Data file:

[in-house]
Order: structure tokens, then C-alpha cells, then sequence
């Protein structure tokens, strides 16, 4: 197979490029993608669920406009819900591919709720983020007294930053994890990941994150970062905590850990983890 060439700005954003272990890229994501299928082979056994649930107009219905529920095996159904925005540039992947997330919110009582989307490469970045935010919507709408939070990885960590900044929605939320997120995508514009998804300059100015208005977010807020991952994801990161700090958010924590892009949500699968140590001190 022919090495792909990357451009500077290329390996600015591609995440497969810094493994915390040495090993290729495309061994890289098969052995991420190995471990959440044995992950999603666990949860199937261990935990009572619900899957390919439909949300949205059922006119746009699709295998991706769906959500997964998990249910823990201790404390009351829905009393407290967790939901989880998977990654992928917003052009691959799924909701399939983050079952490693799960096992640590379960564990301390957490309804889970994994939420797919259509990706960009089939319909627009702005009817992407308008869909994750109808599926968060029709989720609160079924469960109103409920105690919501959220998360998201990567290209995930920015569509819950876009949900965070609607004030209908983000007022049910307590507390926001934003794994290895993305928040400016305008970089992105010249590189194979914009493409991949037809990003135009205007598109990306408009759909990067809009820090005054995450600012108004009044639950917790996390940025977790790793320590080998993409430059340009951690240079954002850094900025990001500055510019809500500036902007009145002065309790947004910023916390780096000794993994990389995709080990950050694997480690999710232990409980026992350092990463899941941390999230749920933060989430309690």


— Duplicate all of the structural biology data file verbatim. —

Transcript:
[in-house]
Order: structure tokens, then C-alpha cells, then sequence
């Protein structure tokens, strides 16, 4: 197979490029993608669920406009819900591919709720983020007294930053994890990941994150970062905590850990983890 060439700005954003272990890229994501299928082979056994649930107009219905529920095996159904925005540039992947997330919110009582989307490469970045935010919507709408939070990885960590900044929605939320997120995508514009998804300059100015208005977010807020991952994801990161700090958010924590892009949500699968140590001190 022919090495792909990357451009500077290329390996600015591609995440497969810094493994915390040495090993290729495309061994890289098969052995991420190995471990959440044995992950999603666990949860199937261990935990009572619900899957390919439909949300949205059922006119746009699709295998991706769906959500997964998990249910823990201790404390009351829905009393407290967790939901989880998977990654992928917003052009691959799924909701399939983050079952490693799960096992640590379960564990301390957490309804889970994994939420797919259509990706960009089939319909627009702005009817992407308008869909994750109808599926968060029709989720609160079924469960109103409920105690919501959220998360998201990567290209995930920015569509819950876009949900965070609607004030209908983000007022049910307590507390926001934003794994290895993305928040400016305008970089992105010249590189194979914009493409991949037809990003135009205007598109990306408009759909990067809009820090005054995450600012108004009044639950917790996390940025977790790793320590080998993409430059340009951690240079954002850094900025990001500055510019809500500036902007009145002065309790947004910023916390780096000794993994990389995709080990950050694997480690999710232990409980026992350092990463899941941390999230749920933060989430309690």